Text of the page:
The Boston Celtics defeated the Cleveland Cavaliers on Tuesday 103-96, in a game that typically does not merit much analysis of any particular depth. The Celtics were without Kyrie Irving, Marcus Morris and Aron Baynes for the evening while the already-bottom-dwelling Cavaliers went without roughly half their normal roster, and while it wasn’t a particularly exciting performance, the Celtics did enough to win their 11th game in their last 12 outings.
Still, there’s plenty to discuss from even less-riveting wins like this one. Tonight, one such point of discussion happened to be Marcus Smart and his continued growth on the offensive end of the floor.
The first facet of this is the most obvious: Marcus Smart is finally hitting threes. The owner of one of the worst high-volume three-point shooting seasons of all time (a Westbrookian 25% on four attempts per game in 2015-16) is suddenly shooting 37.7% from behind the arc this year. Celtics fans’ longstanding hypotheticals of “if only he could shoot” are suddenly coming true, and he’s out-shooting contemporaries like Kawhi Leonard (37.1%) and Jimmy Butler (37.5%) by a narrow degree thus far, on similar volume.
The driving force behind this improvement isn’t hard to trace. Smart has built a reputation for being a fearless gunner from behind the arc, but this season, he’s basically just stopped taking bad shots. A whopping 61% of his total shot attempts have been classified as “open” or “wide open” threes by NBA Stats, up from 41.5% last season. Last year, 7.4% of his shots were recorded as tightly contested threes; this year, that number has dwindled all the way down to just 2.6%.
A significant factor behind Smart’s improved shot quality has been an increased emphasis on catch-and-shoot attempts. Nearly 46% of his total shot attempts have been catch-and-shoot threes, up from 34% last year. Off the ball, Smart is finding space better than ever, and being surrounded by playmakers like Kyrie Irving and Al Horford in the starting lineup affords him no shortage of quality looks.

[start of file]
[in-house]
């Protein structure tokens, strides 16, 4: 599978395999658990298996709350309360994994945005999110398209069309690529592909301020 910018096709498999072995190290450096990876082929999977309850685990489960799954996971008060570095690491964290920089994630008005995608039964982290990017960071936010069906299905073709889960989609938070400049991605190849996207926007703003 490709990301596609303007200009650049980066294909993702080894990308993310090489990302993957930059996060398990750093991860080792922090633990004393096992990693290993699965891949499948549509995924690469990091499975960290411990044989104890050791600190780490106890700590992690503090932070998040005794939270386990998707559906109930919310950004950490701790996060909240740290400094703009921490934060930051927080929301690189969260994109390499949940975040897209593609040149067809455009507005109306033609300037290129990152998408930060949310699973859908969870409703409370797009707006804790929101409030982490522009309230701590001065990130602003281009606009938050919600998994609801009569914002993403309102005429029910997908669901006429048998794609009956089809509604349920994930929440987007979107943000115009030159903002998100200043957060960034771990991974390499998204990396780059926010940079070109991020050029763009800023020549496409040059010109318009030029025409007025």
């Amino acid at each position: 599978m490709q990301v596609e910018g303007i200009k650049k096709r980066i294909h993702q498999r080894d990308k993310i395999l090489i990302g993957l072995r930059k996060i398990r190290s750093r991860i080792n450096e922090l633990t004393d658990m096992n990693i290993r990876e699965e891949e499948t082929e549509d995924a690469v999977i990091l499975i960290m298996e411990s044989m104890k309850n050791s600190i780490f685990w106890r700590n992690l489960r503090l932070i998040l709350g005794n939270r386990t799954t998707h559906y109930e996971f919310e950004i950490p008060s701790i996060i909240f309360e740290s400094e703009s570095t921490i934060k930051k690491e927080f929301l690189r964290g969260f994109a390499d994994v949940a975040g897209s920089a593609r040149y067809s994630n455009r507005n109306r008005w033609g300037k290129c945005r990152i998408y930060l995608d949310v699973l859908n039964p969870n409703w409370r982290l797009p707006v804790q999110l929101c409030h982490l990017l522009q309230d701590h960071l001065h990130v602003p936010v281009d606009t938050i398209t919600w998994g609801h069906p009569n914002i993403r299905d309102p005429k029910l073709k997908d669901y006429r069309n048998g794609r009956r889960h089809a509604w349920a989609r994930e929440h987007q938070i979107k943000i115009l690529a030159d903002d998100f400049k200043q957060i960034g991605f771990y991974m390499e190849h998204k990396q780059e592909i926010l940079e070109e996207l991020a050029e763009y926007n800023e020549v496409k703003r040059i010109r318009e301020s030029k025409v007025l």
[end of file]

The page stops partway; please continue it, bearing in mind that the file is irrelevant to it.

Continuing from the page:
His improvement from range has (rightfully) garnered the most attention, but Smart has also showed serious maturation inside the arc. He’s essentially become the league’s most unlikely Moreyball-style player, virtually eliminating mid-range jumpers from his repertoire in favor of more threes and layups. Though he’s still far from an elite finisher, he’s clawed his way to a near-average 50% mark from within 10 feet. Smart is able to slither into the paint through traffic with more subtlety than you might expect from a player with his bulldog reputation, and he’s a crafty finisher when he gets there.
These refinements stack neatly on top of Smart’s existing offensive skills. One improvement we’ve already observed in years past has been his capability as a playmaker. Smart’s assist rate jumped from 15.8% in 2015-16 to 22% in 2016-17, and he’s never really looked back. He’s grown into one of the most reliable initiators on the team, and it feels like he showcases that skill night in and night out.
Now, Smart’s improved scoring has opened up some intriguing opportunities for offensive creativity. He’s always drawn some attention from defenses behind the arc, if just for sheer volume, but now that he’s canning threes at an above average rate, that attention has become a little more aggressive. This is a development that has made Smart just a little bit more dangerous in half-court situations, because he’s well-equipped to exploit more attention.
In all, comparing Smart’s shot charts from this season and last paints a striking picture.
Now, it’s important to keep this all in context. We’re talking about a sample of just 223 three-point attempts at an above-average rate across 53 games, compared to 1094 attempts as one of the worst in the league in the 261 games before. There’s still a long way to go before this can confidently be considered sustainable, and expecting him to flirt with 40% shooting from deep next season remains highly irrational.
Still, the Celtics have to be happy with this latest edition of Marcus Smart, and if it he does manage to sustain it, his $52 million contract — which already looked like good value to being with — could evolve into one of the best contracts in the entire league.